Woman Poem by Rio Murphy When she was my child I paused at the perfect curl of her earlobe. She was a comma in my diatribe about laundry and bills, my aching back, the sticky handprints everywhere, the runny noses and endless nights of fitful sleep: The Joy of Her. # When she was myself, if I looked away and back again just in time, She was a blinking cursor. # When she was my old mother with her tissue paper skin and brittle bones on which it hung, one black pupil narrowing within the colourless iris of her one sighted eye —the spoon suspended halfway to her lips Like a question mark— she was the poem I could not write. # A woman poem is a ribbon in a river flashing underwater, It catches on an ankle, Then slips away over black river stones, unknown.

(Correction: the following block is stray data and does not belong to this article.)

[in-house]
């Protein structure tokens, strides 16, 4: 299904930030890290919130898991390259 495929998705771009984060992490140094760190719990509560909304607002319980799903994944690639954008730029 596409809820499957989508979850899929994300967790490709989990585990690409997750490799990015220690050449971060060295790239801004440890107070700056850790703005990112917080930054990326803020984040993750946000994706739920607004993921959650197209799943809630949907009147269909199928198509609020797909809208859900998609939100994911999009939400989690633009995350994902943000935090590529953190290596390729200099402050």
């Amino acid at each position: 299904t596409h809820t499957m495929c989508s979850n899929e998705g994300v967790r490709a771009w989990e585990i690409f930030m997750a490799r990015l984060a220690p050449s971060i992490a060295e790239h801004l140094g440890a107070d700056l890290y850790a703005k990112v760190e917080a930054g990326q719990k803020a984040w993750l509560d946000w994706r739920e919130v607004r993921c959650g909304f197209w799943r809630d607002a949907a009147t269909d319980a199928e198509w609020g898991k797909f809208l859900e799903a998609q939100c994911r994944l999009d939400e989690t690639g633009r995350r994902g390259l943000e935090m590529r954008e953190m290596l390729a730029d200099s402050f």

LOVE AFTER LOVE
by Derek Walcott
The time will come
when, with elation,
you will greet yourself arriving
at your own door, in your own mirror,
and each will smile at the other’s welcome,
and say, sit here. Eat.
You will love again the stranger who was your self.
Give wine. Give bread. Give back your heart
to itself, to the stranger who has loved you
all your life, whom you ignored
for another, who knows you by heart.
Take down the love letters from the bookshelf,
the photographs, the desperate notes,
peel your own image from the mirror.
Sit. Feast on your life.
This reading is part of On Being’s altogether wonderful poetry archive.